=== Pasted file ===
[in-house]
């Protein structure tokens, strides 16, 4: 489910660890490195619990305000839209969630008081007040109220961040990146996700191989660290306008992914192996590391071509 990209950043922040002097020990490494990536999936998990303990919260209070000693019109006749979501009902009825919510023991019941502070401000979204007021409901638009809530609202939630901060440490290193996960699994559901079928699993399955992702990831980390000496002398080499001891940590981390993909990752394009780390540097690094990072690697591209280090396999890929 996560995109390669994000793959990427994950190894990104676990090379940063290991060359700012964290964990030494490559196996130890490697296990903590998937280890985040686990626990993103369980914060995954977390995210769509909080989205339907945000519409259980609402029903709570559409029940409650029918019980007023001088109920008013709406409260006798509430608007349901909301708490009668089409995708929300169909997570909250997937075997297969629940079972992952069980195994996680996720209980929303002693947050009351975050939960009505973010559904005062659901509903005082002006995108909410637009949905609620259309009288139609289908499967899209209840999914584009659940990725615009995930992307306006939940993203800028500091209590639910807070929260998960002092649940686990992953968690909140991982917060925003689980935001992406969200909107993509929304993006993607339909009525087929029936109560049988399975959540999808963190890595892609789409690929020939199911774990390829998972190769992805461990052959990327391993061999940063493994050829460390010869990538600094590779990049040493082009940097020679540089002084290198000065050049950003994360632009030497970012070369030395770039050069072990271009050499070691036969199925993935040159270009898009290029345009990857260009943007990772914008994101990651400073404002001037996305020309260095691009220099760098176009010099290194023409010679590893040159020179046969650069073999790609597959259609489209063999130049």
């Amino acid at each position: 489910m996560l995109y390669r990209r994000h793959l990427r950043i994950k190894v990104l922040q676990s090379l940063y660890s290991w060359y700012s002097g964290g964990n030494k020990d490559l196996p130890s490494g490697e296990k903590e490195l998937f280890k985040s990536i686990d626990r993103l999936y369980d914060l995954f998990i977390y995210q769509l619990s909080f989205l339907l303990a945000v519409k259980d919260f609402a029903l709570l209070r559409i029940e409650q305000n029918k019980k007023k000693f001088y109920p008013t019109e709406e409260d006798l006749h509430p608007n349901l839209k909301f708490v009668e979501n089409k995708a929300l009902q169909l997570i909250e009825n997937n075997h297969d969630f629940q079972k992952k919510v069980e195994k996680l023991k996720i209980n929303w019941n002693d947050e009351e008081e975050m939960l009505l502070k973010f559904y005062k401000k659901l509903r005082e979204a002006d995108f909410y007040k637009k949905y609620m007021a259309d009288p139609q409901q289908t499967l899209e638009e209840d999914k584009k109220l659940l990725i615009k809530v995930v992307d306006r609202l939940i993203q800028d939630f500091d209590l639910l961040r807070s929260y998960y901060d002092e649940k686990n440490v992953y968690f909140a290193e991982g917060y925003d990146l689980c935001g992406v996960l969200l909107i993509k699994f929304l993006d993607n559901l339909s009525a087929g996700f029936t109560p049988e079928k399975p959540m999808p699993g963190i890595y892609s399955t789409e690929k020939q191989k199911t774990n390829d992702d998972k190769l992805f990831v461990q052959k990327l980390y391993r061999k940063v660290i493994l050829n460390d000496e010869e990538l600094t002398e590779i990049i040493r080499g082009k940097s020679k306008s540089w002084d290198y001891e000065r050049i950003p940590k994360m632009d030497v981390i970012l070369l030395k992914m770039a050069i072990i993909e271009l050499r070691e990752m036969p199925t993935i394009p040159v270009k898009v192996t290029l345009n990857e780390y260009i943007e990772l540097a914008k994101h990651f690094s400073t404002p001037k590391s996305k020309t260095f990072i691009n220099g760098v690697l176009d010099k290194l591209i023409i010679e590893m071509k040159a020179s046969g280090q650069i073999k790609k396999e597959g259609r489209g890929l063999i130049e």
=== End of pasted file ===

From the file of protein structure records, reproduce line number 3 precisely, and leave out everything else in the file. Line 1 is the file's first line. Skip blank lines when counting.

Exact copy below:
């Amino acid at each position: 489910m996560l995109y390669r990209r994000h793959l990427r950043i994950k190894v990104l922040q676990s090379l940063y660890s290991w060359y700012s002097g964290g964990n030494k020990d490559l196996p130890s490494g490697e296990k903590e490195l998937f280890k985040s990536i686990d626990r993103l999936y369980d914060l995954f998990i977390y995210q769509l619990s909080f989205l339907l303990a945000v519409k259980d919260f609402a029903l709570l209070r559409i029940e409650q305000n029918k019980k007023k000693f001088y109920p008013t019109e709406e409260d006798l006749h509430p608007n349901l839209k909301f708490v009668e979501n089409k995708a929300l009902q169909l997570i909250e009825n997937n075997h297969d969630f629940q079972k992952k919510v069980e195994k996680l023991k996720i209980n929303w019941n002693d947050e009351e008081e975050m939960l009505l502070k973010f559904y005062k401000k659901l509903r005082e979204a002006d995108f909410y007040k637009k949905y609620m007021a259309d009288p139609q409901q289908t499967l899209e638009e209840d999914k584009k109220l659940l990725i615009k809530v995930v992307d306006r609202l939940i993203q800028d939630f500091d209590l639910l961040r807070s929260y998960y901060d002092e649940k686990n440490v992953y968690f909140a290193e991982g917060y925003d990146l689980c935001g992406v996960l969200l909107i993509k699994f929304l993006d993607n559901l339909s009525a087929g996700f029936t109560p049988e079928k399975p959540m999808p699993g963190i890595y892609s399955t789409e690929k020939q191989k199911t774990n390829d992702d998972k190769l992805f990831v461990q052959k990327l980390y391993r061999k940063v660290i493994l050829n460390d000496e010869e990538l600094t002398e590779i990049i040493r080499g082009k940097s020679k306008s540089w002084d290198y001891e000065r050049i950003p940590k994360m632009d030497v981390i970012l070369l030395k992914m770039a050069i072990i993909e271009l050499r070691e990752m036969p199925t993935i394009p040159v270009k898009v192996t290029l345009n990857e780390y260009i943007e990772l540097a914008k994101h990651f690094s400073t404002p001037k590391s996305k020309t260095f990072i691009n220099g760098v690697l176009d010099k290194l591209i023409i010679e590893m071509k040159a020179s046969g280090q650069i073999k790609k396999e597959g259609r489209g890929l063999i130049e």